Journal Article

Fosfomycin: Use Beyond Urinary Tract and Gastrointestinal Infections

Matthew E. Falagas, Konstantina P. Giannopoulou, George N. Kokolakis and Petros I. Rafailidis

in Clinical Infectious Diseases

Published on behalf of Infectious Diseases Society of America

Volume 46, issue 7, pages 1069-1077
Published in print April 2008 | ISSN: 1058-4838
Published online April 2008 | e-ISSN: 1537-6591 | DOI:
Fosfomycin: Use Beyond Urinary Tract and Gastrointestinal Infections

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The shortage of new antimicrobial agents has made the scientific community reconsider the potential value of old antibiotics. A search of the literature was performed to compile relevant evidence regarding the effectiveness and safety of fosfomycin for the treatment of patients with gram-positive and/or gram-negative bacterial infections (excluding urinary tract infection and gastrointestinal infection). Of 1311 potentially relevant studies, 62 studies were reviewed in detail. Of 1604 patients with various gram-positive and gram-negative infections of various body sites (including pneumonia and other respiratory infections; osteomyelitis; meningitis; ear, nose, and throat infections; surgical infections; obstetric and gynecological infections; arthritis; septicemia; peritonitis; cervical lymphadenitis; eye infections; diabetic foot infections; and typhoid fever) being treated with fosfomycin alone or in combination with other antibiotics, cure was achieved in 1302 (81.1%) of the patients, and improvement was noted in 47 (2.9%). In comparative perioperative prophylaxis trials that included a total of 1212 patients (mainly patients undergoing colorectal surgery), the fosfomycin-metronidazole combination led to results that were similar to those achieved with the combination of other antibiotics (doxycycline, ampicillin, or cephalothin) and metronidazole. In an era in which there is a shortage of new antibiotics, fosfomycin might be considered to be an alternative treatment agent for infections caused by gram-positive and gram-negative bacteria, in addition to its traditional use in treating uncomplicated urinary tract and gastrointestinal infections. Further research on the in vitro antimicrobial activity of fosfomycin, especially against multidrug-resistant pathogens (such as extended-spectrum β-lactamase-producing and/or metallo-β-lactamase-producing enterobacteriaceae and Pseudomonas aeruginosa, and on the effectiveness and safety of the drug in the treatment of patients with such infections may be warranted.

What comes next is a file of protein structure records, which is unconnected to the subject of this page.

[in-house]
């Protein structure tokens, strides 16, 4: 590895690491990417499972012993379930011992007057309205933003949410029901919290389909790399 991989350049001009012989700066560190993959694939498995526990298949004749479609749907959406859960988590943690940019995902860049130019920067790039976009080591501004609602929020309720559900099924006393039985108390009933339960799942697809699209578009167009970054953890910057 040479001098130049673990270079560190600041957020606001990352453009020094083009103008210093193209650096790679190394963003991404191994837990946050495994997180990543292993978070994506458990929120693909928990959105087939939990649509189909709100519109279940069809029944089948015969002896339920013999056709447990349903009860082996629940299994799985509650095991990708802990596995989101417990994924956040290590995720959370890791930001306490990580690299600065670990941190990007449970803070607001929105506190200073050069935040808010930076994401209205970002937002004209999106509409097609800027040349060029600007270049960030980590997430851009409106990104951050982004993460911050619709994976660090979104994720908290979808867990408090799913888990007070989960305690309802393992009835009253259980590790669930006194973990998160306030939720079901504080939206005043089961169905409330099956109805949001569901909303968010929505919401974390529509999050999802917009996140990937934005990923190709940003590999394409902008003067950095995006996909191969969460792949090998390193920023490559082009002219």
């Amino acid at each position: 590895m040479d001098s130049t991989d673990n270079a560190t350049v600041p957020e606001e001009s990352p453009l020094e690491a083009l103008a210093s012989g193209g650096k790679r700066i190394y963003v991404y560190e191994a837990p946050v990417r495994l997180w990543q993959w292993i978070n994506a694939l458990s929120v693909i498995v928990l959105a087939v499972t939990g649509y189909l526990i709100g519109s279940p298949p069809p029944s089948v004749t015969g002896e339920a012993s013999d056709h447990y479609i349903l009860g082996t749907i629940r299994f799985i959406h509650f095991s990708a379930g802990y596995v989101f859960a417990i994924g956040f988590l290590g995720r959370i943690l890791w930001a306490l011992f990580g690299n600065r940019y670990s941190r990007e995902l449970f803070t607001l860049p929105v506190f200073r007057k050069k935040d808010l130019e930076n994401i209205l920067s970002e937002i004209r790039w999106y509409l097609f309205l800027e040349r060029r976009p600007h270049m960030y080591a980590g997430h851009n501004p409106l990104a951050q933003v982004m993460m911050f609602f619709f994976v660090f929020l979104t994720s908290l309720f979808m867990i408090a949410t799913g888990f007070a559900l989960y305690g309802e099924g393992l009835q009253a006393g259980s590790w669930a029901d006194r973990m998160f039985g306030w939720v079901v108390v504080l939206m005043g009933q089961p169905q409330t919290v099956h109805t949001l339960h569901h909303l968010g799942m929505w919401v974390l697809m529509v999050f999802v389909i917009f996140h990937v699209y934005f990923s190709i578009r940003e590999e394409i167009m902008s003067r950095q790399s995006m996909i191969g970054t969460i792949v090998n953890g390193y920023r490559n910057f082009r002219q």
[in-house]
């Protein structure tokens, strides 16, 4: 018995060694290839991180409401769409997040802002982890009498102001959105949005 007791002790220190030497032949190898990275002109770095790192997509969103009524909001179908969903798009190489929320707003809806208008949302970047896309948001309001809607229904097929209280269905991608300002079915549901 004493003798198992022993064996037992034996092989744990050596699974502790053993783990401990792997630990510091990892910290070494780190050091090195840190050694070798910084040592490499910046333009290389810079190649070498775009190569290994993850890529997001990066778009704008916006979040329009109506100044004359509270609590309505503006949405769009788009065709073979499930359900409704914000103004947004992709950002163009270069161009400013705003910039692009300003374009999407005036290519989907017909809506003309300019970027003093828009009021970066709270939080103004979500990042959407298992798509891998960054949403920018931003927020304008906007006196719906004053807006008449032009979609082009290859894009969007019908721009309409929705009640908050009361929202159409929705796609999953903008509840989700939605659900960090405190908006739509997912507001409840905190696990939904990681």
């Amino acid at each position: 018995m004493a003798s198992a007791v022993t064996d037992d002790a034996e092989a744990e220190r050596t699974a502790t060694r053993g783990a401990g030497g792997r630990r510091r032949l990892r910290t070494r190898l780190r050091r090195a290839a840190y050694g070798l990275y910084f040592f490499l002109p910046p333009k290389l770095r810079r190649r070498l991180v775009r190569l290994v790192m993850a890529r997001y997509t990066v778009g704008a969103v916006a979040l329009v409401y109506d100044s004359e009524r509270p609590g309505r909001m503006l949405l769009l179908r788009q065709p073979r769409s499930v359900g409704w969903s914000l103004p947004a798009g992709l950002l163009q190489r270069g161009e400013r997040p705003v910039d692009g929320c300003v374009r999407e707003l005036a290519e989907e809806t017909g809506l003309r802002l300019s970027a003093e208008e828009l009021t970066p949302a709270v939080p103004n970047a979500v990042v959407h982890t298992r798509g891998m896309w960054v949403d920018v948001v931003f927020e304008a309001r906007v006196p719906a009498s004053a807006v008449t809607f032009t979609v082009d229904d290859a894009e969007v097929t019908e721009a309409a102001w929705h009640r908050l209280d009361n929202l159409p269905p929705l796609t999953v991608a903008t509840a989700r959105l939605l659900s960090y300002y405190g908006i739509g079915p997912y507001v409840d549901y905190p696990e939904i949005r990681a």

Journal Article.  6326 words.  Illustrated.

Subjects: Infectious Diseases ; Immunology ; Public Health and Epidemiology ; Microbiology

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